Project Better Place have just released a video of a Nissan Crossover SUV EV at a Yokohama facility, switching out a discharged high-power EV battery pack for a fully-charged replacement. The EV then drives off on it’s merry way. It takes less than two minutes to complete. It’s an impressive video.
But is the future of electric vehicles dependent on fast battery switching, or is it an unnecessary complexity?
Let’s look at the things which we’d need to satisfy in order for a high-power battery switch out station to become a reality.
More after the jump.
Firstly, we’d need to ensure that every EV manufacturer on the market agreed on not only a charging standard, but a battery pack standard. In order for batteries to be regularly and freely swapped, electric vehicles would all have to essentially have a uniform battery pack. It’s one thing to require EV companies to agree on a standard for a conductive charging socket, but a homogeneous battery pack would severely limit the floor pan choices of any EV company. It may also impede on internal cabin space, or limit the physical size of an EV. That’s hardly going to foster much in the way of choice in the auto industry.
Secondly, car companies would have to agree on a battery technology and battery management systems. This would be great for a company making batteries, or for a car electronics company such as Denso (who make the battery management system for the Toyota Prius and engine management systems for many of the world’s common car makes). It would, however, again make it hard for new technology companies to enter the market with new battery technologies and systems. While most internal combustion engined cars run on either Diesel or Gasoline and share a common fuel filler inlet the actual fuel tanks are diversely different. Requiring every car company to have the same fuel tank, with the same engine management and fuel systems would be the equivalent of the Better Place idea.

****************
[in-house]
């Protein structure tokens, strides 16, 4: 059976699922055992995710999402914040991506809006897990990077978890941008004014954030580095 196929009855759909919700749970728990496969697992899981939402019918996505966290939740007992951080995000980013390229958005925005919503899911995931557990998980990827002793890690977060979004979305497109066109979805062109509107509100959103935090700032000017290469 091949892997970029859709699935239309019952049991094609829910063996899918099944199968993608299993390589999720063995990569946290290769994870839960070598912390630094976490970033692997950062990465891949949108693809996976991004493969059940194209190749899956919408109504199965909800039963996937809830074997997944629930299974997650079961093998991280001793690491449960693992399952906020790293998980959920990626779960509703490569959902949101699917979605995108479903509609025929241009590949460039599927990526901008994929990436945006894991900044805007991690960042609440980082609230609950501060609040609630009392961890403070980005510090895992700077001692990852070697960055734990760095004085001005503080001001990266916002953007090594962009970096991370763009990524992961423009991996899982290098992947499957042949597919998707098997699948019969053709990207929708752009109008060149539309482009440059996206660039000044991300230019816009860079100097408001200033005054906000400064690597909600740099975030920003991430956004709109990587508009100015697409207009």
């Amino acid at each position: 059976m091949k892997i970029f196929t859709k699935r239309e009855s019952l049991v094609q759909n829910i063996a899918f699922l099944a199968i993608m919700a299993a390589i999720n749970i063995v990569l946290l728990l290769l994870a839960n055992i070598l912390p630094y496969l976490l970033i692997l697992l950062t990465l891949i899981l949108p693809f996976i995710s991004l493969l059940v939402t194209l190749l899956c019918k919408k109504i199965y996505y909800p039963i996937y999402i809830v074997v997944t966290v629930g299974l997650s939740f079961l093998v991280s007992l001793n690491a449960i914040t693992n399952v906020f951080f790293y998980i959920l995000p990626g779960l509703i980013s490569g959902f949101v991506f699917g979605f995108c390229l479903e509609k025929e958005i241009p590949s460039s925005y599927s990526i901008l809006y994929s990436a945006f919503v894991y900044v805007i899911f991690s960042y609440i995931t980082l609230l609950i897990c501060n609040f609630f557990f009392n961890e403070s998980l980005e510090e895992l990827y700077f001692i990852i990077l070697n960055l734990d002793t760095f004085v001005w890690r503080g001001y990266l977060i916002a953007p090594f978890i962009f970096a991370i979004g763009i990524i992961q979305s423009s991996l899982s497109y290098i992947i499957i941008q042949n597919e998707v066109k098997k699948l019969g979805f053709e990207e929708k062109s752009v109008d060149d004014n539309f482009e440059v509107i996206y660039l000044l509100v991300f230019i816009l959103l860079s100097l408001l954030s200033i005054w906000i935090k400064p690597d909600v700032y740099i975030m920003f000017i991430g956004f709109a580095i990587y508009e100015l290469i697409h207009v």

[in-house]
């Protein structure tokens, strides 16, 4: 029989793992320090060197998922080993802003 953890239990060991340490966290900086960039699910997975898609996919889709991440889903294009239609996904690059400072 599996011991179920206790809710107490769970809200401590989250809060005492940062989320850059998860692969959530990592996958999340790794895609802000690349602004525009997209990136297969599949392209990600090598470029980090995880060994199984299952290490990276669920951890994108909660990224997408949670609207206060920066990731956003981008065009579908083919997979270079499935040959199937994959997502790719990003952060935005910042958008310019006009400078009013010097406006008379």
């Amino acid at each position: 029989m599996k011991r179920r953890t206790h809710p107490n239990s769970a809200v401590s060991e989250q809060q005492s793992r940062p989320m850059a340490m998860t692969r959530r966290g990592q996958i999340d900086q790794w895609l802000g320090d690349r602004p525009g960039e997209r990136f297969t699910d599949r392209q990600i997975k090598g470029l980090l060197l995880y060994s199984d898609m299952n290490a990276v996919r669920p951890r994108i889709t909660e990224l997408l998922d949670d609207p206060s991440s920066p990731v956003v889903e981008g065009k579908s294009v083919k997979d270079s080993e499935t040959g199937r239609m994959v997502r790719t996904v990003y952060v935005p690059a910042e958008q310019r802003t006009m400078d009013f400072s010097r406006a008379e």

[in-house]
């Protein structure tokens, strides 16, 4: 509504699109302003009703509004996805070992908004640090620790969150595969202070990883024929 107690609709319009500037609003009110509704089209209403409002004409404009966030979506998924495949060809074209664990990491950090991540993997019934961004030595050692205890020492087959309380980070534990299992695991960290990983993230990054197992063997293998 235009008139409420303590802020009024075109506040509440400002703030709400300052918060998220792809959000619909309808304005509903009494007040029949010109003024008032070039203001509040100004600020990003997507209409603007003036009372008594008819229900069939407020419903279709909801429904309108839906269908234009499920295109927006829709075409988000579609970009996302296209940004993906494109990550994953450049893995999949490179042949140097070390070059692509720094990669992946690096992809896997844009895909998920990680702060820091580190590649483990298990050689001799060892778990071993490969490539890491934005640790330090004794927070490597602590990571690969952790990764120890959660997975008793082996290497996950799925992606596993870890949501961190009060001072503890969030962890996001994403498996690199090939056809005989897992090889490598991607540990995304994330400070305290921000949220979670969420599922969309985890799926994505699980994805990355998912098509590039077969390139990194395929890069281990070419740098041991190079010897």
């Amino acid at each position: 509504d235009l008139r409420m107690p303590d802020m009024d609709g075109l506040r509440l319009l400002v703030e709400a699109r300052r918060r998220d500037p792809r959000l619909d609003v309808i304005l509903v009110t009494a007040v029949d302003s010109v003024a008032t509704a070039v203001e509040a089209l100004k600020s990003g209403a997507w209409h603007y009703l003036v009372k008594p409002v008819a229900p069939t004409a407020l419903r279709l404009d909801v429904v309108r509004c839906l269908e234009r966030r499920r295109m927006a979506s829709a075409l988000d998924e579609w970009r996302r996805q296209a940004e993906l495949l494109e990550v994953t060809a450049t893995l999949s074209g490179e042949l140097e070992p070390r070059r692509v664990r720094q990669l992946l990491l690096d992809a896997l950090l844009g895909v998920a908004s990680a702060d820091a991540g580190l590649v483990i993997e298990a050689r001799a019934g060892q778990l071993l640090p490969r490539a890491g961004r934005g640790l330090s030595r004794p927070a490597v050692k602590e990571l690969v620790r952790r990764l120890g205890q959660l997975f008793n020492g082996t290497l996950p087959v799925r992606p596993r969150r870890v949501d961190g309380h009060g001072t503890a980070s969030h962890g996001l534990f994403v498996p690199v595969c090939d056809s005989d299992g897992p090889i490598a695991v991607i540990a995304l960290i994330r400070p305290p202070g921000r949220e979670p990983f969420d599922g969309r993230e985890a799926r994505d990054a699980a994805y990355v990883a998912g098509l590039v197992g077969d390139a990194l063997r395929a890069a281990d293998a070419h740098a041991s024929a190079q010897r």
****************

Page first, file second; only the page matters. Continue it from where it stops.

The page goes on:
Thirdly, how do you know that the battery you’re picking up is in good condition? You’re relying on the battery pack that you’re putting in being as good as the one you’ve been driving on for a few miles. Your pack may be relatively new – but the one you’re just getting may be quite an old one. And you have no idea of how it’s been treated. Obviously, the company doing the switch over will know – they will presumably have to keep rigorous tracks on each and every battery pack. But there’s no way for the consumer to know. Is that something you’re comfortable with?
In order for the battery company to have a readily available stream of charged batteries they’re also going to have to keep a surplus of batteries in stock, both to keep batteries ready for the busy holiday seasons when everyone and their dog is visiting Grannie up state and to replace batteries which come in DOA. Financially that’s a big thing to have to stump up for.
Finally, it’s probably a more efficient (and easier) method to work on a way of fast-charging battery packs which stay on the vehicle they were sold with. Integrating the battery packs individually on each vehicle means more flexibility for each car manufacturer. High powered sports cars can use small, panel-mounted battery strings, as used in the Tesla. Larger, more utilitarian SUVs can mount batteries under the floor. Small town runabouts can use older, less capable battery technology and save money into the bargain.
Developing a smart charging method, and car parking spots which automatically detect and charge electric and plug in vehicles while they are there, seems like a more sensible way of developing a charging infrastructure.
Then again, if Better Place can convince Detroit (and the rest of the world) that it’s okay to share a single battery pan design (or perhaps a small sub-set of battery designs for various car sizes) then we really do face a future of ultra-fast charge stations. And at that point, there’s really no point in pumping gas any more.